Holy Thursday 2015

The idea is to follow Christ through these coming hours. Holy Thursday, Good Friday, Holy Saturday, culminating in the great Easter Vigil… the idea is to follow Christ.

These liturgies constantly invite us to enter in to the mysteries - not just to reflect on them, not just to remember, but to become participants. We are not here to be spectators. We are here to give living witness to the Paschal Mystery that defines our own lives, a summons to follow Christ. And when we talk about ‘following Christ,’ we mean that quite literally, to place our feet in His footsteps, to go where He goes, to choose as He has chosen. 

The Mass of the Lord’s Supper, for Catholics, is not just a re-enactment; it is that, but so much more. We haven’t come here tonight to remember what happened in the Upper Room. We’ve come here because it’s going to happen again. Tonight, the words will be spoken, “Take this, all of you, and eat of it, this is my Body.”  The voice that speaks these words will belong to a sinful and unworthy man, but they will not be my words, but Christ’s. And the same Eucharist that fed the Apostles will feed you tonight. He made this clear; He commanded it: “Do this in remembrance of me.” He established this Sacrament for His Church, this Real Presence for all time.

When He put a towel around His waist to wash their feet, He said “as I have done for you, so you must do.” He calls us to follow, to imitate, to pattern our lives after His. To follow Christ is to serve others. And we don’t get to choose only the appealing ways of serving. The call is to serve not according to our desire, but according to our neighbor’s need.  Especially in the most humble tasks.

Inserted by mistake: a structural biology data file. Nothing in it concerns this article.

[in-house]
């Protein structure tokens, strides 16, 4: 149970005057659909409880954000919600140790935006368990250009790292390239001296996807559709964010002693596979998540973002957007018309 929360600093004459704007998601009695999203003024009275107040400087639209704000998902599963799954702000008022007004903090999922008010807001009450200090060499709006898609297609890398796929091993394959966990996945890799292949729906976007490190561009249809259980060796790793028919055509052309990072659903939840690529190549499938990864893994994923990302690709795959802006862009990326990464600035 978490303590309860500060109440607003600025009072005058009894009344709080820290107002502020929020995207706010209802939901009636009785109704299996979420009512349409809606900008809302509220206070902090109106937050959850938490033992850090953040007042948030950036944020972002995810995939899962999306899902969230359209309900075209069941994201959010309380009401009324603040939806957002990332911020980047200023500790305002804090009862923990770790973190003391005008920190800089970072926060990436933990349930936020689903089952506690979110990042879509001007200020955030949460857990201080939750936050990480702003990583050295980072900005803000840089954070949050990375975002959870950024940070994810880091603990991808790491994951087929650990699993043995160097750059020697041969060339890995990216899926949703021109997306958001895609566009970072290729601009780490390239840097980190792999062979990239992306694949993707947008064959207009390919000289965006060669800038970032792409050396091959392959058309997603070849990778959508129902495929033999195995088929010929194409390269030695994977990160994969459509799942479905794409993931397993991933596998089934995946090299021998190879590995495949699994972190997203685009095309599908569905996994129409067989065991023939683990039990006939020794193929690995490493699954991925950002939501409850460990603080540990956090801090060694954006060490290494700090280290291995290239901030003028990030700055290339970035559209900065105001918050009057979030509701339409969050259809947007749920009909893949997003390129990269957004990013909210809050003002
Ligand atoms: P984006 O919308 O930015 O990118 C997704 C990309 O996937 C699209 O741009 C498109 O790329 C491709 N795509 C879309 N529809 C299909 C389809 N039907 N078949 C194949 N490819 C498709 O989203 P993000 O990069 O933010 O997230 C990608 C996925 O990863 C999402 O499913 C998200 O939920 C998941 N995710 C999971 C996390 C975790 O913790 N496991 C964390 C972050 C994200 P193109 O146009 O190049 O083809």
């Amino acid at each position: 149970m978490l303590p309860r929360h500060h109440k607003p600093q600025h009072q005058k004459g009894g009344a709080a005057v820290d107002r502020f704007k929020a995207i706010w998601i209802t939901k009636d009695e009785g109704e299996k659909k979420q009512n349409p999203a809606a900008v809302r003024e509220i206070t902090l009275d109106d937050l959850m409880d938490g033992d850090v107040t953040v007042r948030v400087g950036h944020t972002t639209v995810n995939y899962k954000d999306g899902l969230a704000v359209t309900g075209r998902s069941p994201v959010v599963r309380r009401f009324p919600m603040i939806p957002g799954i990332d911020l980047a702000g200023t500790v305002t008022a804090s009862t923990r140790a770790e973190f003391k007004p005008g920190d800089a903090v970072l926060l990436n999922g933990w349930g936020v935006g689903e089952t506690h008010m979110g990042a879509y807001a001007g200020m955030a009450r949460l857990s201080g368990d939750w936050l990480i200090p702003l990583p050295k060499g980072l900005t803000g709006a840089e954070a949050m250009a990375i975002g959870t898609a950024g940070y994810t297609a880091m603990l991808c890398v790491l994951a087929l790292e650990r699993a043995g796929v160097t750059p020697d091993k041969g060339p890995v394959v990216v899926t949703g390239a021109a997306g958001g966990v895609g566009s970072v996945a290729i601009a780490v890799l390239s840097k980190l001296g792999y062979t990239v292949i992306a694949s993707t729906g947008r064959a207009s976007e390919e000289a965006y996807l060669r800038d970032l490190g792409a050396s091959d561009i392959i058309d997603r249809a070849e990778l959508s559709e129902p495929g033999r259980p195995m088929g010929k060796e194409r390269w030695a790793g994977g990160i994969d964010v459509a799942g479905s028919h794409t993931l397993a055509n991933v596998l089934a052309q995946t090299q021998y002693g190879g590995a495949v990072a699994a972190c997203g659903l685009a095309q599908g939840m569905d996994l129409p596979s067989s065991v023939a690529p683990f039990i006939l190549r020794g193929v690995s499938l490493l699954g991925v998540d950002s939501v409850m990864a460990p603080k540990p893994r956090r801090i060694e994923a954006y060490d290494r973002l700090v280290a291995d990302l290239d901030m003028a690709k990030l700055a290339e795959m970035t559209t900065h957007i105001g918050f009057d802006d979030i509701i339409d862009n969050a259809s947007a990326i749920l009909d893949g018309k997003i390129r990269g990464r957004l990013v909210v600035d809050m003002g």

Later tonight He will go to the garden, and there too we will follow. Pay special attention to this moment in the life of our Lord: “Father, let this cup pass me by.” If you follow Christ in your life, sooner or later you will end up in Gethsemene. Expect it. It is important that you know this so that when it happens, you will know where you are, and you will know that He has been there before you, and that His grace will give you the strength to pray as He did: “Not my will, but Thine be done.” God doesn’t ask us for just whatever sacrifice. He call us specifically, and obeying His will means doing the things He asks of us, not the things we wish He asked of us.  The offering that feels good, the offering that comes naturally to you, may not be the offering God is asking. We do not choose the cup that comes to us. We only choose to accept it or not.

That choice defines our discipleship: Jesus left no doubt. “If you want to be my disciple, take up your Cross and follow me.” What is your Cross? Are you walking with Christ along the Way?